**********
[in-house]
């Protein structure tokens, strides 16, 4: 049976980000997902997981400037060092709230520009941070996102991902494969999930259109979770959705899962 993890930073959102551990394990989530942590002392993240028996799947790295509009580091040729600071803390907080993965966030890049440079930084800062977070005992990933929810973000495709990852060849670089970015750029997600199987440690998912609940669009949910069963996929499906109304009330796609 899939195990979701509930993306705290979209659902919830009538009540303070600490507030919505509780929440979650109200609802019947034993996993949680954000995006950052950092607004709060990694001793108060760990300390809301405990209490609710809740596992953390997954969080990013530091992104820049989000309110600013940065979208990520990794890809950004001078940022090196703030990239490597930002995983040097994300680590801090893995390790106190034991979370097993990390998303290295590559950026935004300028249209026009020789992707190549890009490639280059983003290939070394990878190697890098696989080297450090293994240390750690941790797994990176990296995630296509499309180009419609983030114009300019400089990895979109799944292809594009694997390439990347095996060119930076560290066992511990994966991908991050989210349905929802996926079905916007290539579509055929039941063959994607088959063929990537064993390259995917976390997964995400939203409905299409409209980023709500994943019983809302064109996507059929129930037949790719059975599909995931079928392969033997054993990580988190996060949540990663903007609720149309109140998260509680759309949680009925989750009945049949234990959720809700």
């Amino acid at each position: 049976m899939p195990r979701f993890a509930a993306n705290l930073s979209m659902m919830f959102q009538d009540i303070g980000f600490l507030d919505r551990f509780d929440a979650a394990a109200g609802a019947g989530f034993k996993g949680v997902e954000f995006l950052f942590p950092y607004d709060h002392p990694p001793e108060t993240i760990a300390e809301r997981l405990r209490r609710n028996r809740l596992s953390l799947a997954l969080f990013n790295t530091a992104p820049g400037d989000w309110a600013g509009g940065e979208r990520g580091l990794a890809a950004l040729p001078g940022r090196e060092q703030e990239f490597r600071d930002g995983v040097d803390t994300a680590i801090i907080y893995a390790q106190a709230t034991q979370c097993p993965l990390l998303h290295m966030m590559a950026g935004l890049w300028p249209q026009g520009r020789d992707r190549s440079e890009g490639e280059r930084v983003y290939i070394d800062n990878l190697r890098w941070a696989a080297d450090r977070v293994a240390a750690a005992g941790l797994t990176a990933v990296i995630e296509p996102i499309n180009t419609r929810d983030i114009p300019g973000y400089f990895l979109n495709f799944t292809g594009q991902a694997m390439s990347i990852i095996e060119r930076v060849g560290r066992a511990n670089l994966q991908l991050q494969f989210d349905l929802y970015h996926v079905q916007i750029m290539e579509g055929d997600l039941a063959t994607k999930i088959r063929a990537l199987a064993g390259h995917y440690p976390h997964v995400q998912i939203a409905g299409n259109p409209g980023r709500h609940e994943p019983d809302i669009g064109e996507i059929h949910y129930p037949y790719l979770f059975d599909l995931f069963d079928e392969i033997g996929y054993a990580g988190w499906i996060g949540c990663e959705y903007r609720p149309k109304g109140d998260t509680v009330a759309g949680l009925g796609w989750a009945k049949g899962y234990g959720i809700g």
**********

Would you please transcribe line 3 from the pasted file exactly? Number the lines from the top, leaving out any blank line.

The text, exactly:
């Amino acid at each position: 049976m899939p195990r979701f993890a509930a993306n705290l930073s979209m659902m919830f959102q009538d009540i303070g980000f600490l507030d919505r551990f509780d929440a979650a394990a109200g609802a019947g989530f034993k996993g949680v997902e954000f995006l950052f942590p950092y607004d709060h002392p990694p001793e108060t993240i760990a300390e809301r997981l405990r209490r609710n028996r809740l596992s953390l799947a997954l969080f990013n790295t530091a992104p820049g400037d989000w309110a600013g509009g940065e979208r990520g580091l990794a890809a950004l040729p001078g940022r090196e060092q703030e990239f490597r600071d930002g995983v040097d803390t994300a680590i801090i907080y893995a390790q106190a709230t034991q979370c097993p993965l990390l998303h290295m966030m590559a950026g935004l890049w300028p249209q026009g520009r020789d992707r190549s440079e890009g490639e280059r930084v983003y290939i070394d800062n990878l190697r890098w941070a696989a080297d450090r977070v293994a240390a750690a005992g941790l797994t990176a990933v990296i995630e296509p996102i499309n180009t419609r929810d983030i114009p300019g973000y400089f990895l979109n495709f799944t292809g594009q991902a694997m390439s990347i990852i095996e060119r930076v060849g560290r066992a511990n670089l994966q991908l991050q494969f989210d349905l929802y970015h996926v079905q916007i750029m290539e579509g055929d997600l039941a063959t994607k999930i088959r063929a990537l199987a064993g390259h995917y440690p976390h997964v995400q998912i939203a409905g299409n259109p409209g980023r709500h609940e994943p019983d809302i669009g064109e996507i059929h949910y129930p037949y790719l979770f059975d599909l995931f069963d079928e392969i033997g996929y054993a990580g988190w499906i996060g949540c990663e959705y903007r609720p149309k109304g109140d998260t509680v009330a759309g949680l009925g796609w989750a009945k049949g899962y234990g959720i809700g």